Thursday, June 26, 2008

Lessons in Kung Fu Panda for aspiring lawyers

Following is Wikipedia's posting on Kung Fu Panda, today's top grosser in the box office. I saw the movie last Sunday and I really liked it, one of my top favorites because of the great lessons it imparts. I'll buy a DVD copy of this film for my future kids to watch.

I'll leave it to the readers on what lessons they could learn from the following story that they could use in their quest to become a lawyer.
"Po (Jack Black) is a chubby panda who works in a noodle restaurant owned by his adoptive goose father Mr. Ping (James Hong). He is a kung fu fanatic with secret dreams of becoming a great master in the discipline, however his weight and clumsiness seem to make his goal unattainable; Mr. Ping hopes instead that Po will one day take over the restaurant.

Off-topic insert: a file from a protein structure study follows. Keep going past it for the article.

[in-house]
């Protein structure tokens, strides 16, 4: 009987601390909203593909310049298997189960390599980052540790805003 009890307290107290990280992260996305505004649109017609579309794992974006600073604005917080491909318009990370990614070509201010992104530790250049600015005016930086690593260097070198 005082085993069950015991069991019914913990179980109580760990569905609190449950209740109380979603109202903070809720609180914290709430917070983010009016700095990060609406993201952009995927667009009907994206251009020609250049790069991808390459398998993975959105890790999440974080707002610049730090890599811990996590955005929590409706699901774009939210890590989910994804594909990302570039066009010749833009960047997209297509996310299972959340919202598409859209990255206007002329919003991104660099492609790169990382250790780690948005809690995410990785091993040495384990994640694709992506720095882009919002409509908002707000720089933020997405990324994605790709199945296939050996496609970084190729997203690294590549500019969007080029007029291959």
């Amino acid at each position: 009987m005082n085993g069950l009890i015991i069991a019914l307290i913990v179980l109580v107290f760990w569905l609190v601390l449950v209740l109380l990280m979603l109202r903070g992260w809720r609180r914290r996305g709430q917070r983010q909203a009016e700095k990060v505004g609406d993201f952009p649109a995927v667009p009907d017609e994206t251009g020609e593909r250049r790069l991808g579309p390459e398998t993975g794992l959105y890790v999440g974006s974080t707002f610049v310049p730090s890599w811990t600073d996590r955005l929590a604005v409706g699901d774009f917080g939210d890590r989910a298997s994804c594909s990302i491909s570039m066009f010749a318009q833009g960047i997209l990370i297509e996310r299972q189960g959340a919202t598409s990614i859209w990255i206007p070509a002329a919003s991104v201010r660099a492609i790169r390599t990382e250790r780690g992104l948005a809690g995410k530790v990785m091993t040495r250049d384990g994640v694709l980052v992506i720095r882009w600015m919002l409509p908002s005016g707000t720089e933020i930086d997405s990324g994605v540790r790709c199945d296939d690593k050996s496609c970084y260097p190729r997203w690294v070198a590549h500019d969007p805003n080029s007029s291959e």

The tortoise Master Oogway (Randall Duk Kim) has a premonition that the evil snow leopard warrior Tai Lung (Ian McShane), the former student of his own protégé, the red panda Shifu (Dustin Hoffman), will escape from prison and return to threaten the Valley of Peace. While Shifu sends Zeng (Dan Fogler), a messenger goose, to Chorh-Gom Prison to have the security increased, Oogway orders a formal ceremony to choose the mighty Dragon Warrior who can defeat Tai Lung. Everyone assumes that one of the Furious Five — Tigress (Angelina Jolie), Monkey (Jackie Chan), Mantis (Seth Rogen), Viper (Lucy Liu), and Crane (David Cross) — a quintet of supremely skilled martial artists trained by Shifu, will be chosen for this honor.

While the Five demonstrate their skills at the ceremony, Po finds himself locked outside the walled palace square. As a last-ditch attempt to get in, he makes a chair out of fireworks, which sends him flying into the center of the arena. Inspired by this sudden appearance, the old master tortoise designates Po the Dragon Warrior to everyone's shock. Despite Po's protests and Shifu's pleas to reconsider, Oogway stands by his decision.